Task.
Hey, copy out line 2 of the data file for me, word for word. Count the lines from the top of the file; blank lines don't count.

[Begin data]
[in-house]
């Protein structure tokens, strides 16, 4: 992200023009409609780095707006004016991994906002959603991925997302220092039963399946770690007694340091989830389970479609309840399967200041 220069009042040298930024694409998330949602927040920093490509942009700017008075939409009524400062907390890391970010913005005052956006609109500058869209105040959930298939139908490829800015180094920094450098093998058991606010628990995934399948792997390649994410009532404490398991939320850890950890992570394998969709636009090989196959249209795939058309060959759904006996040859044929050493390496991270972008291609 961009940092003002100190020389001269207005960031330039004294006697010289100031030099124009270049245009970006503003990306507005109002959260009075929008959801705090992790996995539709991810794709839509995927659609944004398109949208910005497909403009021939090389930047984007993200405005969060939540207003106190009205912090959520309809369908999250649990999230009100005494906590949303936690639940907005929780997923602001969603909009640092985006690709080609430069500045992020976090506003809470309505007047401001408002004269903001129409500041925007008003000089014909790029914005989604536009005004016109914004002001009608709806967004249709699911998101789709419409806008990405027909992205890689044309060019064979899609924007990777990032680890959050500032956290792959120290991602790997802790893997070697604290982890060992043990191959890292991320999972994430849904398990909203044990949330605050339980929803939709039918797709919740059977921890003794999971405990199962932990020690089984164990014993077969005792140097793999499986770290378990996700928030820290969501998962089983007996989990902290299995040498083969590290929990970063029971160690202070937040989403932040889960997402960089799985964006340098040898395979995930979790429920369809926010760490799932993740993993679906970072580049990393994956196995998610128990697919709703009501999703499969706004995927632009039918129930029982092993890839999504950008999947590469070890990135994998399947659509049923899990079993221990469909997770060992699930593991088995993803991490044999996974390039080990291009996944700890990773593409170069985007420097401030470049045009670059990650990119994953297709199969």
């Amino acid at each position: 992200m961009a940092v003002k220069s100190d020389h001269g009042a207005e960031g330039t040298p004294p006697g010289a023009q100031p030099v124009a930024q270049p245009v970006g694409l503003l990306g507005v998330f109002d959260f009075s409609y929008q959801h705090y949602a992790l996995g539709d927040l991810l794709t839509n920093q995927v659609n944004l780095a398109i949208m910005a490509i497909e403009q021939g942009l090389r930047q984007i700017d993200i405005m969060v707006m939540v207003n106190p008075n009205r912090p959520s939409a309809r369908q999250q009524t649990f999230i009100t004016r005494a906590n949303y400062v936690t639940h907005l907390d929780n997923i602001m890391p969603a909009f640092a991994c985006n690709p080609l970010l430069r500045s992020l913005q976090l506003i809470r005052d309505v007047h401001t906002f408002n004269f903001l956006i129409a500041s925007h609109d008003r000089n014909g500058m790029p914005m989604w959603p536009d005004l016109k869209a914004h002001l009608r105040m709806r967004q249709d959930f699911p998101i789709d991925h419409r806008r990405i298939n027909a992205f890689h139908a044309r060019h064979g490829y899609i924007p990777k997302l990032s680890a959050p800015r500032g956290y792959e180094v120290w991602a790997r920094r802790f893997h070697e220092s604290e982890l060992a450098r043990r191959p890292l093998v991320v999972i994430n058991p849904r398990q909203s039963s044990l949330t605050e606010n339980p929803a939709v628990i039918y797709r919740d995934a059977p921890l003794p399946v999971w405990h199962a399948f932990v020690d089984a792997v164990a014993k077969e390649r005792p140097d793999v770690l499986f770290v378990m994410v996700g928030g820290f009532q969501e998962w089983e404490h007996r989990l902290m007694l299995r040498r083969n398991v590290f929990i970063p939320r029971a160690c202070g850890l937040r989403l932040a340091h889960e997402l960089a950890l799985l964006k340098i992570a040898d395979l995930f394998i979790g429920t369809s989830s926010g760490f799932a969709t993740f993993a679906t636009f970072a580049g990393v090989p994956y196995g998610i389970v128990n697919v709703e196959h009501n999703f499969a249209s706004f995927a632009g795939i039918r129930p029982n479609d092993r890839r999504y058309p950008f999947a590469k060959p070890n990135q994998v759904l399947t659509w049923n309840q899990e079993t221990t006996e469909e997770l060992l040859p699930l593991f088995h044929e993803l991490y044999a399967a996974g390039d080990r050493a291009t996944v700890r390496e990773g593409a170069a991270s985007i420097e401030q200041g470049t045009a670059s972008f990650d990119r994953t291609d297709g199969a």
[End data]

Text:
């Protein structure tokens, strides 16, 4: 992200023009409609780095707006004016991994906002959603991925997302220092039963399946770690007694340091989830389970479609309840399967200041 220069009042040298930024694409998330949602927040920093490509942009700017008075939409009524400062907390890391970010913005005052956006609109500058869209105040959930298939139908490829800015180094920094450098093998058991606010628990995934399948792997390649994410009532404490398991939320850890950890992570394998969709636009090989196959249209795939058309060959759904006996040859044929050493390496991270972008291609 961009940092003002100190020389001269207005960031330039004294006697010289100031030099124009270049245009970006503003990306507005109002959260009075929008959801705090992790996995539709991810794709839509995927659609944004398109949208910005497909403009021939090389930047984007993200405005969060939540207003106190009205912090959520309809369908999250649990999230009100005494906590949303936690639940907005929780997923602001969603909009640092985006690709080609430069500045992020976090506003809470309505007047401001408002004269903001129409500041925007008003000089014909790029914005989604536009005004016109914004002001009608709806967004249709699911998101789709419409806008990405027909992205890689044309060019064979899609924007990777990032680890959050500032956290792959120290991602790997802790893997070697604290982890060992043990191959890292991320999972994430849904398990909203044990949330605050339980929803939709039918797709919740059977921890003794999971405990199962932990020690089984164990014993077969005792140097793999499986770290378990996700928030820290969501998962089983007996989990902290299995040498083969590290929990970063029971160690202070937040989403932040889960997402960089799985964006340098040898395979995930979790429920369809926010760490799932993740993993679906970072580049990393994956196995998610128990697919709703009501999703499969706004995927632009039918129930029982092993890839999504950008999947590469070890990135994998399947659509049923899990079993221990469909997770060992699930593991088995993803991490044999996974390039080990291009996944700890990773593409170069985007420097401030470049045009670059990650990119994953297709199969």